(Note from Penny- not all grains/legumes need to be soaked the same amount of time before sprouting. Buckwheat, for example, needs to be soaked no more than 30 minutes or it will get waterlogged and not sprout. Check out’s informative site with soaking times for nearly everything you would ever think of sprouting.)

Colander stack–where the sprouting magic happens

3) DRAIN: After 12-24 hours have passed, find a colander that will fit your grains. I use two colanders stacked on top of each other because I’m sprouting a huge amount. Drain the grains using your colander and rinse with filtered water. Wet a cloth, wring it, and place over the colander.


4) SPROUT: Wait for your grains to sprout. Anywhere from 12-24 hours. A short sprout is the KEY to the success and usability of the finished product. You want to sprout just a LITTLE bit. Just when the bud emerges is ideal. Sprouted a little more than that is fine too, just be sure the sprout’s length is shorter than the grain it’s spouting from. Over-sprouted grains are great in salad, but will make the most disgusting, gummy, gross bread EVER. Trust me.

Ready for dehydrating!

5) LAY OUT: Once spouted to the ideal size (or as soaked as you desire for the soak-only version), it’s time to spread the grains out on your dehydrator sheets. I cut window screens to line my dehydrator sheets because the screens they came with have holes that are too big and spouted wheat and other small grains/legumes fall through once dehydrated. When using 6 kilograms (a bit over 13 pounds) of grain, I put 6 cups of the sprouts on each tray which fills my 9-tray Excalibur perfectly. Pat the grain to spread it out evenly onto each tray.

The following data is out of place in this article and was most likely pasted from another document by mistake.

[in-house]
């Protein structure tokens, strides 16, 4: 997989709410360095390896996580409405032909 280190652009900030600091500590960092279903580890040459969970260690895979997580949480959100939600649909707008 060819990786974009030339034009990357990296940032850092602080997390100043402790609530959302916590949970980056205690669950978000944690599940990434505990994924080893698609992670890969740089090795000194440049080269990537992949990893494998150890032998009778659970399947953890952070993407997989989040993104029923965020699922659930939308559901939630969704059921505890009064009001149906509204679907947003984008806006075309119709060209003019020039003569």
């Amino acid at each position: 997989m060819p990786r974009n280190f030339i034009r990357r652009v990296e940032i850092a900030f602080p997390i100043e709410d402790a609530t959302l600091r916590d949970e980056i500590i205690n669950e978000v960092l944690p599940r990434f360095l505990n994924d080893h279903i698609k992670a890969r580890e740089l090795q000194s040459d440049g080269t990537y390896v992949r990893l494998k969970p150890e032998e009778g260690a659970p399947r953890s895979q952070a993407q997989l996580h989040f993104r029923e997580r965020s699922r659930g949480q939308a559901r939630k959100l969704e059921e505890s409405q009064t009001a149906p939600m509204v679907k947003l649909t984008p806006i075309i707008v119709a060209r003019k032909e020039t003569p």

Fully loaded

6) DEHYDRATE: Dehydrate on low heat (up to 115 degrees Fahrenheit / 46 degrees Celsius) for 12 hours. Low heat ensures maximum nutritional value. If you don’t have a dehydrator, you can use your oven set to its lowest temperature with the oven door propped slightly ajar.

Spelt mountain!

7) BAG: Once dehydrated, dump the dry grains onto a large piece of cloth, clean garbage bag, or (as I do) on an empty 25 kilogram (55 pound)-size bulk wheat sack. Transfer the grain to gallon size Zip-lock bags or the receptacle of your choice. If I had a bunch of gallon-sized mason jars, that would be my ideal choice! Each gallon-size bag holds 3 kg (about 6.5 pounds) of dehydrated grain. I like to bag my grains so I can grind a little bit at a time, fresh, right before using.

Ready for chilling

8) CHILL: Before grinding you have the choice of chilling the grain beforehand or not. I like to freeze my grains before milling to preserve the nutritional value as much as possible. My stone mill doesn’t heat up the flour very much, but for those of you with burr-blade types of mills, this step would be highly recommended. You can chill the grains in your fridge or freezer, wherever you have more space.

Stone grinder at work

9) MILL: Grind your properly prepared, dehydrated, chilled (or not) grains. I use a Komo Fidibus XL which is a stone mill. It’s beautiful and I absolutely LOVE it. When stone grinding, make sure to check and adjust the grind setting every time the hopper empties before you put in more grain when you are grinding larger quantities. This ensures an even grind throughout.


10) BAKE: Use your freshly milled, delicious, traditionally-prepared flour in your favorite recipes. Use as a 1:1 replacement for “regular” whole wheat, spelt, rice, chickpea, or whatever flour in your favorite bread, cookie, cake, and cracker recipes. Enjoy the amazing taste and health benefits of sprouted flour!


Start now to make sure you are staying prepared.


Via: pennilessparenting